Jewish moneylender in Venice. Angered by his mistreatment at the
hands of Venice’s Christians, particularly Antonio, Shylock schemes
to eke out his revenge by ruthlessly demanding as payment a pound of
Antonio’s flesh. Although seen by the rest of the play’s characters
as an inhuman monster, Shylock at times diverges from stereotype
and reveals himself to be quite human. These contradictions, and
his eloquent expressions of hatred, have earned Shylock a place
as one of Shakespeare’s most memorable characters.
in-depth analysis of Shylock.
wealthy heiress from Belmont. Portia’s beauty is matched only by
her intelligence. Bound by a clause in her father’s will that forces
her to marry whichever suitor chooses correctly among three caskets,
Portia is nonetheless able to marry her true love, Bassanio. Far and
away the most clever of the play’s characters, it is Portia, in
the disguise of a young law clerk, who saves Antonio from Shylock’s
in-depth analysis of Portia.
merchant whose love for his friend Bassanio prompts him to sign
Shylock’s contract and almost lose his life. Antonio is something
of a mercurial figure, often inexplicably melancholy and, as Shylock
points out, possessed of an incorrigible dislike of Jews. Nonetheless,
Antonio is beloved of his friends and proves merciful to Shylock,
albeit with conditions.
in-depth analysis of Antonio.
gentleman of Venice, and a kinsman and dear friend to Antonio. Bassanio’s
love for the wealthy Portia leads him to borrow money from Shylock
with Antonio as his guarantor. An ineffectual businessman, Bassanio proves
himself a worthy suitor, correctly identifying the casket that contains
friend of Bassanio’s who accompanies him to Belmont. A coarse and
garrulous young man, Gratiano is Shylock’s most vocal and insulting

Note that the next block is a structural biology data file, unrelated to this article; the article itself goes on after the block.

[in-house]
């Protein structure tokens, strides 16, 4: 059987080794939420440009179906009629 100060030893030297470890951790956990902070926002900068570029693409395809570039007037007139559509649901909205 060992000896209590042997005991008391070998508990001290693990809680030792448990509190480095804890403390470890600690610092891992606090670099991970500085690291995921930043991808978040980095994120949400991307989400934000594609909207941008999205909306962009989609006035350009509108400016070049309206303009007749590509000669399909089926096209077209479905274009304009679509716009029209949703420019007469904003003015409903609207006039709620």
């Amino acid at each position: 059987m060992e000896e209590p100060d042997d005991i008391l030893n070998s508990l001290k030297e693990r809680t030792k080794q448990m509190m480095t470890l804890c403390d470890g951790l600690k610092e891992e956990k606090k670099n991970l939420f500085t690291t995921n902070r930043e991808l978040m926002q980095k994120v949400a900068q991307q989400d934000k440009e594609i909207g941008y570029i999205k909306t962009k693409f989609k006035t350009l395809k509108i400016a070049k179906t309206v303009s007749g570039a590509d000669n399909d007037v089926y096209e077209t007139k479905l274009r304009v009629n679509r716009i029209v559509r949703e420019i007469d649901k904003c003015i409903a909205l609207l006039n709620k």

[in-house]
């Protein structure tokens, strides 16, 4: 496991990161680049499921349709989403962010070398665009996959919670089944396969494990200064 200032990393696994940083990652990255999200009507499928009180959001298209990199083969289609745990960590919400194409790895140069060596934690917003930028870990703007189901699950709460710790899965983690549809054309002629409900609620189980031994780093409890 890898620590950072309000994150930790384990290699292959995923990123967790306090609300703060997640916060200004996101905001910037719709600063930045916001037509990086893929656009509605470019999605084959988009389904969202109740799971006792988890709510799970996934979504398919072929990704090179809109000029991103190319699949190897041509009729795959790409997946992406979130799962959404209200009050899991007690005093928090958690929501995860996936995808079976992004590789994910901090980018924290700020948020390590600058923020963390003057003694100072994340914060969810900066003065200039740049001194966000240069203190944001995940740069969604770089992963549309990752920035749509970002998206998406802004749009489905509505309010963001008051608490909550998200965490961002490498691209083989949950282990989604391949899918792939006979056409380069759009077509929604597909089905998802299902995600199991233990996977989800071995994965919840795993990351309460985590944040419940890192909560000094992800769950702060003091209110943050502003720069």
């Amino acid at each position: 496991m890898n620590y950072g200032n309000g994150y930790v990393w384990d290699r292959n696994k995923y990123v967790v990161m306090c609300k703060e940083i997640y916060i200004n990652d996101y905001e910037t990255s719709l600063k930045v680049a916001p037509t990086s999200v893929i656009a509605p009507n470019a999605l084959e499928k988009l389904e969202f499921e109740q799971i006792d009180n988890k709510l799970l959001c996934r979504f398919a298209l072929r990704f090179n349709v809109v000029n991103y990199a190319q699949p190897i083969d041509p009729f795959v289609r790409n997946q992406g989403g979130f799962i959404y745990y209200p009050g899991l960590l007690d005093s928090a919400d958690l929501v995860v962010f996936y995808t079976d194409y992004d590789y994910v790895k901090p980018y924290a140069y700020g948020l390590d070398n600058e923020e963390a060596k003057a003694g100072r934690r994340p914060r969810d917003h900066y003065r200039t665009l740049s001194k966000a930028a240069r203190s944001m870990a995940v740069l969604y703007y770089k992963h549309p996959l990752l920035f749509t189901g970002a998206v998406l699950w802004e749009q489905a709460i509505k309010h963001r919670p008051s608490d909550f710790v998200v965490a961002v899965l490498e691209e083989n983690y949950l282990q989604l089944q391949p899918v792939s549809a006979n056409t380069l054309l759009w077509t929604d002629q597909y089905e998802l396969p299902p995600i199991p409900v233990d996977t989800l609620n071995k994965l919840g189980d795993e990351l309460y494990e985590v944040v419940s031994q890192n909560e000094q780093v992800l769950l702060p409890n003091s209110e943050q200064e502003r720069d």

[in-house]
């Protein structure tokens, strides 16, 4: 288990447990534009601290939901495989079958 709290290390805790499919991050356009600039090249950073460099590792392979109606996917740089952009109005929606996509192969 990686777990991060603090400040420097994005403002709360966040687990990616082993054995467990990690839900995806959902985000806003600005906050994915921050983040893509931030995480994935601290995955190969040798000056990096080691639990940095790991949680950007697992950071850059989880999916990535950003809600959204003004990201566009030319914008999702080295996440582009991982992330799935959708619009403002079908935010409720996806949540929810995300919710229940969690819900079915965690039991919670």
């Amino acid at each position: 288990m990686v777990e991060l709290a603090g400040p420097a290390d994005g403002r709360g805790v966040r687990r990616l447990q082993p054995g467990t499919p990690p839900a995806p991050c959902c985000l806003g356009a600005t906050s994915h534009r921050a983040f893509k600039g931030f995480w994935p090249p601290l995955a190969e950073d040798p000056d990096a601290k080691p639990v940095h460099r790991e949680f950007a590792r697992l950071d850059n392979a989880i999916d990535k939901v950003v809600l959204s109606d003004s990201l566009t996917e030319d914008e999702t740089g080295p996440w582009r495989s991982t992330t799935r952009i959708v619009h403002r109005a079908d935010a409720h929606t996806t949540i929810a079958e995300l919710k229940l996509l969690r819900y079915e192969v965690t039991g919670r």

critic during the trial. While Bassanio courts Portia, Gratiano
falls in love with and eventually weds Portia’s lady-in-waiting, Nerissa.
she is Shylock’s daughter, Jessica hates life in her father’s house,
and elopes with the young Christian gentleman, Lorenzo. The fate
of her soul is often in doubt: the play’s characters wonder if her
marriage can overcome the fact that she was born a Jew, and we wonder
if her sale of a ring given to her father by her mother is excessively
friend of Bassanio and Antonio, Lorenzo is in love with Shylock’s
daughter, Jessica. He schemes to help Jessica escape from her father’s
house, and he eventually elopes with her to Belmont.
lady-in-waiting and confidante. She marries Gratiano and escorts
Portia on Portia’s trip to Venice by disguising herself as her law
servant. A comical, clownish figure who is especially adept at making
puns, Launcelot leaves Shylock’s service in order to work for Bassanio.
The prince of Morocco
- A Moorish prince who seeks Portia’s hand in marriage.
The prince of Morocco asks Portia to ignore his dark countenance
and seeks to win her by picking one of the three caskets. Certain
that the caskets reflect Portia’s beauty and stature, the prince
of Morocco picks the gold chest, which proves to be incorrect.
The prince of Arragon
- An arrogant Spanish nobleman who also attempts to
win Portia’s hand by picking a casket. Like the prince of Morocco,
however, the prince of Arragon chooses unwisely. He picks the silver
casket, which gives him a message calling him an idiot instead of Portia’s
Venetian gentleman, and friend to Antonio, Bassanio, and Lorenzo.
Salarino escorts the newlyweds Jessica and Lorenzo to Belmont, and
returns with Bassanio and Gratiano for Antonio’s trial. He is often almost
indistinguishable from his companion Solanio.
Venetian gentleman, and frequent counterpart
The duke of Venice
ruler of Venice, who presides over Antonio’s
trial. Although a powerful man, the duke’s state is built on respect
for the law, and he is unable to help Antonio.
father, also a servant in Venice.
Jew in Venice, and one of Shylock’s friends.
- A wealthy Paduan lawyer and Portia’s cousin. Doctor
Bellario never appears in the play, but he gives Portia’s servant
the letters of introduction needed for her to make her appearance
servant, whom she dispatches to get the appropriate materials from